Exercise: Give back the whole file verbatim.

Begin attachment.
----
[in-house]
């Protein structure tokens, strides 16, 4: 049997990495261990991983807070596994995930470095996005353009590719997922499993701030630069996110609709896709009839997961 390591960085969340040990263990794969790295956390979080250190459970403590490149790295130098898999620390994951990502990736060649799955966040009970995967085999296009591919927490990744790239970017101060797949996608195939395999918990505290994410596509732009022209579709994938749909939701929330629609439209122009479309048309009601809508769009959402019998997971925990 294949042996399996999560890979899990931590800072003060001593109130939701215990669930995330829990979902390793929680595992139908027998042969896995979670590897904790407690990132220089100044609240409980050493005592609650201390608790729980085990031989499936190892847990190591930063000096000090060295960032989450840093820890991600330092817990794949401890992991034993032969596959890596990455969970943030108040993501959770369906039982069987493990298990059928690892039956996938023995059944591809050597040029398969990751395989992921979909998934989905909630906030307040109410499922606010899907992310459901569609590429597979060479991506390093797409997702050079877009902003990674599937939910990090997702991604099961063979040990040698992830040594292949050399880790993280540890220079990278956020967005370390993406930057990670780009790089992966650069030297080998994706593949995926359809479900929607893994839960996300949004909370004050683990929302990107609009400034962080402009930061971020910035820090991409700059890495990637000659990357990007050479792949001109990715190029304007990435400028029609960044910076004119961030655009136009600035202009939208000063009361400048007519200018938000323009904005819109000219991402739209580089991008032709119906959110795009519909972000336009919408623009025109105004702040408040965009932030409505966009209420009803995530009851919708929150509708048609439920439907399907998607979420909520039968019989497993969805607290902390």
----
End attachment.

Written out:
[in-house]
């Protein structure tokens, strides 16, 4: 049997990495261990991983807070596994995930470095996005353009590719997922499993701030630069996110609709896709009839997961 390591960085969340040990263990794969790295956390979080250190459970403590490149790295130098898999620390994951990502990736060649799955966040009970995967085999296009591919927490990744790239970017101060797949996608195939395999918990505290994410596509732009022209579709994938749909939701929330629609439209122009479309048309009601809508769009959402019998997971925990 294949042996399996999560890979899990931590800072003060001593109130939701215990669930995330829990979902390793929680595992139908027998042969896995979670590897904790407690990132220089100044609240409980050493005592609650201390608790729980085990031989499936190892847990190591930063000096000090060295960032989450840093820890991600330092817990794949401890992991034993032969596959890596990455969970943030108040993501959770369906039982069987493990298990059928690892039956996938023995059944591809050597040029398969990751395989992921979909998934989905909630906030307040109410499922606010899907992310459901569609590429597979060479991506390093797409997702050079877009902003990674599937939910990090997702991604099961063979040990040698992830040594292949050399880790993280540890220079990278956020967005370390993406930057990670780009790089992966650069030297080998994706593949995926359809479900929607893994839960996300949004909370004050683990929302990107609009400034962080402009930061971020910035820090991409700059890495990637000659990357990007050479792949001109990715190029304007990435400028029609960044910076004119961030655009136009600035202009939208000063009361400048007519200018938000323009904005819109000219991402739209580089991008032709119906959110795009519909972000336009919408623009025109105004702040408040965009932030409505966009209420009803995530009851919708929150509708048609439920439907399907998607979420909520039968019989497993969805607290902390």